Updated 9:40 pm: One arrested in LA protests
Numerous witnesses say the La Brea Trayvon Martin march has come to a stop at Santa Monica in WeHo. Traffic blocked… Possible sit-in…
— Andrew Blankstein (@anblanx) July 15, 2013
NBC LA reports that demonstrators clashed with police in Los Angeles. At least one person was arrested.
“Los Angeles Police Department officers fired bean bags at protesters after some people threw objects at officers, LAPD Commander Andrew Smith told NBC4.” (NBC)
A section of the 10 Freeway was closed as marchers walked on to the freeway. Commentator Jasmyne Cannick tweeted along the route with the protests.
The scene out here is getting crazy. Almost got hit with rubber bullet. LAPD surrounding us on all sides. No way out right now. Crowd angry.
— Jasmyne Cannick (@jasmyne) July 15, 2013
George Zimmerman’s trial ended Saturday night when a jury of six women found him not guilty of second degree murder and manslaughter in the shooting of Trayvon Martin. The nation, gripped by nearly three weeks of live trial coverage, is now reacting.
Here in Los Angeles, organizers of Occupy Los Angeles have planned a protest today in South LA. The rally will take place at 4 p.m at the intersection of Martin Luther King Jr. Blvd and Crenshaw Blvd.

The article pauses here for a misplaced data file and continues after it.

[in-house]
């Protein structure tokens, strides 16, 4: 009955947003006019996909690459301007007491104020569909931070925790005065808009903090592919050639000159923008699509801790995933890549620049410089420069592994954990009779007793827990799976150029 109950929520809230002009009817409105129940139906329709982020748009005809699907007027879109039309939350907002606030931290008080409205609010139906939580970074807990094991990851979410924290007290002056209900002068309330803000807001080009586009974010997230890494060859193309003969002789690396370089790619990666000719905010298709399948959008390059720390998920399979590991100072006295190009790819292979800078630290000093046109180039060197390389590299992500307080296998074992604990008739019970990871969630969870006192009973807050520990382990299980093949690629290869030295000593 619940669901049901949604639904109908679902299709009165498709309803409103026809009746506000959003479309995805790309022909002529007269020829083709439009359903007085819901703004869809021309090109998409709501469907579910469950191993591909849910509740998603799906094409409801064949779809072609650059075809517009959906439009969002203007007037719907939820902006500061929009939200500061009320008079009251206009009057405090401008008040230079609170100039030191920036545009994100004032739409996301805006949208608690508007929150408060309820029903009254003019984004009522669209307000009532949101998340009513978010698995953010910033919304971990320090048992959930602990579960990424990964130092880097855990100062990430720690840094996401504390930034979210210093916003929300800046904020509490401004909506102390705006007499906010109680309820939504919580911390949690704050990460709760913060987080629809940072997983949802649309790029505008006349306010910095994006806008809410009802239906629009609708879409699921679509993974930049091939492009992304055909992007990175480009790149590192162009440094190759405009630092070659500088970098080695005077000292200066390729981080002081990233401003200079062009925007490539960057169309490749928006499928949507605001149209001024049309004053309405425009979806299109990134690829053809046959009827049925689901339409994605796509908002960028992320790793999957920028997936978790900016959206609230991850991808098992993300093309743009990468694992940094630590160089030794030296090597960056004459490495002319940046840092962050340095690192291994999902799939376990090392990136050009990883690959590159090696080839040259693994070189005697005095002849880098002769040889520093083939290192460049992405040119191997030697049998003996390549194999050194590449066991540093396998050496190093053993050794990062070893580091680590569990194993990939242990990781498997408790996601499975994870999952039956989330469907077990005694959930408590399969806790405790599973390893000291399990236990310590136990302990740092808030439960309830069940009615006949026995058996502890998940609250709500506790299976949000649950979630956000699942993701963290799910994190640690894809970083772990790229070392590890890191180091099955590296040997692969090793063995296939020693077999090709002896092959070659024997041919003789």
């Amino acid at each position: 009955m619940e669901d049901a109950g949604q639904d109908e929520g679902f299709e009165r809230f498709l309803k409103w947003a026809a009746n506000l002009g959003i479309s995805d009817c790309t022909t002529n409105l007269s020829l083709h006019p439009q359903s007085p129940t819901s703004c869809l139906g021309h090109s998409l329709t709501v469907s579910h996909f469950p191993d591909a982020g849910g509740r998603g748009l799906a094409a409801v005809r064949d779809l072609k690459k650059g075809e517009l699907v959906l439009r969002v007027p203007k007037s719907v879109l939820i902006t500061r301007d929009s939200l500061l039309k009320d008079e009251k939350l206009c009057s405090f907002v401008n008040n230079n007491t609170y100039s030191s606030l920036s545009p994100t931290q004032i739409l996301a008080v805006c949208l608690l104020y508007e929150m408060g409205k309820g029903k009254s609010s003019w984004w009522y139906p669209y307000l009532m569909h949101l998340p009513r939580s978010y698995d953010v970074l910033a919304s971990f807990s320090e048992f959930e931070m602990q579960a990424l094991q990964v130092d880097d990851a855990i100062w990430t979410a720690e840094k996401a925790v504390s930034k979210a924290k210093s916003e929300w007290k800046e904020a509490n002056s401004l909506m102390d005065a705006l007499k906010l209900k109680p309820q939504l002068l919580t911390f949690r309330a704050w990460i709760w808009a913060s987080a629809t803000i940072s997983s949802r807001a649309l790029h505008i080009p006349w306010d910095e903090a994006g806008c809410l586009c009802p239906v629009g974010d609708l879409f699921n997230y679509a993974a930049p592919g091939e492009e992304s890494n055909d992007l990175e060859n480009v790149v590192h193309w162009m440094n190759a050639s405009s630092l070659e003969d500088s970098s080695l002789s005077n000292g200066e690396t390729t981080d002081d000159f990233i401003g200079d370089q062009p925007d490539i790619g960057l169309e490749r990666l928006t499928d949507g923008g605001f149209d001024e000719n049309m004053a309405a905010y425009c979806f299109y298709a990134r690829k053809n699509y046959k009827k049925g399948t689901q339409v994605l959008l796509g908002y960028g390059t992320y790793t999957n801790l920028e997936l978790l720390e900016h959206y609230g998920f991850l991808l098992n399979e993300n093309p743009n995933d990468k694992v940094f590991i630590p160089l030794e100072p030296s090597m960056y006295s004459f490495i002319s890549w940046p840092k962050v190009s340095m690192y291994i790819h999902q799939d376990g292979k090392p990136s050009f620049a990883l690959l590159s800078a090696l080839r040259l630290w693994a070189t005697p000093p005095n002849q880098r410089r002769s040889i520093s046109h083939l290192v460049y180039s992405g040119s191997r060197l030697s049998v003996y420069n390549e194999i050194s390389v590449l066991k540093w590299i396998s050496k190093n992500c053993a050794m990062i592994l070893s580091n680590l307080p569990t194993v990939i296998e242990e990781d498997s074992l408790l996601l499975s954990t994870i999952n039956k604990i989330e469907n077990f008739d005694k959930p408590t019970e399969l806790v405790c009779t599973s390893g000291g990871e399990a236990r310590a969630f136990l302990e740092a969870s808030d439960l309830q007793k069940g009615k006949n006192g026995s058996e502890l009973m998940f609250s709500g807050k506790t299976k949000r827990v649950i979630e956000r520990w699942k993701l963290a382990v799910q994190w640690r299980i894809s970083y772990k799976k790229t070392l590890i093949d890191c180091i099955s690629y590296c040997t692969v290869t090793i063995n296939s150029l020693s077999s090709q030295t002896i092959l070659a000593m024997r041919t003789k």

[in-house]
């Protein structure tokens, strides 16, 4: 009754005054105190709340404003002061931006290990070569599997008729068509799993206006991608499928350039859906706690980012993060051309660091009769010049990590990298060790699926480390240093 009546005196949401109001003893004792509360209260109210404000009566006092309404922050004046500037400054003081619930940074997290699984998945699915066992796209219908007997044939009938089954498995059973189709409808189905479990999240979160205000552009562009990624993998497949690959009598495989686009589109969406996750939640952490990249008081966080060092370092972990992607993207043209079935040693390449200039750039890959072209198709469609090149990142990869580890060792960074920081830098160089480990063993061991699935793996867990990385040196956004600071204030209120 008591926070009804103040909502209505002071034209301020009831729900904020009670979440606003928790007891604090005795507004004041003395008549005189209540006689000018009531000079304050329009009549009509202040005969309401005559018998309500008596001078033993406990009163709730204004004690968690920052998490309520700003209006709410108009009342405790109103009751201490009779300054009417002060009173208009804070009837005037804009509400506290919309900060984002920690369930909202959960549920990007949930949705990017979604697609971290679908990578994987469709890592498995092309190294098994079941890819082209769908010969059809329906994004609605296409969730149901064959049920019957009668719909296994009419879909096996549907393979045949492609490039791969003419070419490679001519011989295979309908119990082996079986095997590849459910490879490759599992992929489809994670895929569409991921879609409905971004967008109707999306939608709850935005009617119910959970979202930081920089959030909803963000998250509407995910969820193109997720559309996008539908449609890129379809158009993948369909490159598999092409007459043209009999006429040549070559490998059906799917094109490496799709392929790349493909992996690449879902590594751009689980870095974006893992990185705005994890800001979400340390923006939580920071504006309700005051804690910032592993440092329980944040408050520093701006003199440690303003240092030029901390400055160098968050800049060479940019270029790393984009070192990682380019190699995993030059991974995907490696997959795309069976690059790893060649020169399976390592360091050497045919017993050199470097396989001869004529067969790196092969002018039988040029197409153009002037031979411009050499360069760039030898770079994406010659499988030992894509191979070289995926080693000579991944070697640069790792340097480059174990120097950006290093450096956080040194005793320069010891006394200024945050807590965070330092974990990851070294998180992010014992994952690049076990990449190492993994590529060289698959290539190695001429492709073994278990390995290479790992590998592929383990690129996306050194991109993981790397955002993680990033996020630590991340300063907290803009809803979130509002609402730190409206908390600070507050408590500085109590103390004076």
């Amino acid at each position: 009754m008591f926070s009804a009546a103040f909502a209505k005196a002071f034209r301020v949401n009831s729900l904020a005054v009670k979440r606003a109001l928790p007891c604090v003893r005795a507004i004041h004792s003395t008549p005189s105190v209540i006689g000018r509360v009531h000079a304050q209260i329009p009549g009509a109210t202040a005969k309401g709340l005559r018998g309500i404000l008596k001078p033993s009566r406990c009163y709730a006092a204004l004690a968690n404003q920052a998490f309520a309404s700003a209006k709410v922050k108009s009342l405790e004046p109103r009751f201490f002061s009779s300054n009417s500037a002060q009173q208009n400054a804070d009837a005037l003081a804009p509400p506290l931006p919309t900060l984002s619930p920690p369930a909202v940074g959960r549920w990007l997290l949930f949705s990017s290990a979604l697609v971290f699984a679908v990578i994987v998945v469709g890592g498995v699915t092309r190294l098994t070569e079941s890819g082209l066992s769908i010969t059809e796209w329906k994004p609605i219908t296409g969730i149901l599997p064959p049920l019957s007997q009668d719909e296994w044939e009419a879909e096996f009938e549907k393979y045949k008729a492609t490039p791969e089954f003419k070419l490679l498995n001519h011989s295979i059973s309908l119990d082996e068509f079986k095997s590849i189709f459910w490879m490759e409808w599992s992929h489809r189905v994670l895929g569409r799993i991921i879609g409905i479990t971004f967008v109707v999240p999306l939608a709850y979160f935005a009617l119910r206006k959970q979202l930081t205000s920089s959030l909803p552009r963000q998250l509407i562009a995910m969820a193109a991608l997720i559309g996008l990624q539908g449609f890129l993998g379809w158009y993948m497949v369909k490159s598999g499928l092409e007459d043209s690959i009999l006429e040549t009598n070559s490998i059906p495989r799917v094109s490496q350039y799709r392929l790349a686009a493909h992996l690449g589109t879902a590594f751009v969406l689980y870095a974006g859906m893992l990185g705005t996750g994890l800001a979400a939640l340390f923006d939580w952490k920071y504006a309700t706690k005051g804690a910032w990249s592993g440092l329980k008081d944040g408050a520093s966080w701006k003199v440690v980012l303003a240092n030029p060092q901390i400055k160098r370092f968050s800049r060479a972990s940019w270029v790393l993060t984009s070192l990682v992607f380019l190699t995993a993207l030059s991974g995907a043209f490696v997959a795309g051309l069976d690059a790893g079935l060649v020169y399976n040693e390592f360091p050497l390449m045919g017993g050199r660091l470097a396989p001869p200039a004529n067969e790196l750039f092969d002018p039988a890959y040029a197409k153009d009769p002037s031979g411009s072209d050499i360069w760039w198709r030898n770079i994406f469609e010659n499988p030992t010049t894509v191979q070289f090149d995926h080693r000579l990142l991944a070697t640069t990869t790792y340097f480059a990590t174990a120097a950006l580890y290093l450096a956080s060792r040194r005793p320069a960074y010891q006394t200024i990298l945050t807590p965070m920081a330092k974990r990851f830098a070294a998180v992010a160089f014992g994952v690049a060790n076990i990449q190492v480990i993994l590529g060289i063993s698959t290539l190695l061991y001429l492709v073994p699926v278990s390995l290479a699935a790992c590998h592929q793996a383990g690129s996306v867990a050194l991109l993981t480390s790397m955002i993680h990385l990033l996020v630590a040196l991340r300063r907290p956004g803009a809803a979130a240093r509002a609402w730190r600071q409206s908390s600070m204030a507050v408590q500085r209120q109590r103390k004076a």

After news spread following the evening verdict, demonstrators took to the street across the nation to protest the ruling. The Los Angeles Times reports says most of the protests were peaceful, with some violence in Oakland.
President Obama, who, after Martin was killed, said “If I had a son, he’d look like Trayvon,” released a statement asking the nation to remain calm and pointing to the problem of gun violence.
“The death of Trayvon Martin was a tragedy. Not just for his family, or for any one community, but for America. I know this case has elicited strong passions. And in the wake of the verdict, I know those passions may be running even higher. But we are a nation of laws, and a jury has spoken. I now ask every American to respect the call for calm reflection from two parents who lost their young son. And as we do, we should ask ourselves if we’re doing all we can to widen the circle of compassion and understanding in our own communities. We should ask ourselves if we’re doing all we can to stem the tide of gun violence that claims too many lives across this country on a daily basis. We should ask ourselves, as individuals and as a society, how we can prevent future tragedies like this. As citizens, that’s a job for all of us. That’s the way to honor Trayvon Martin.”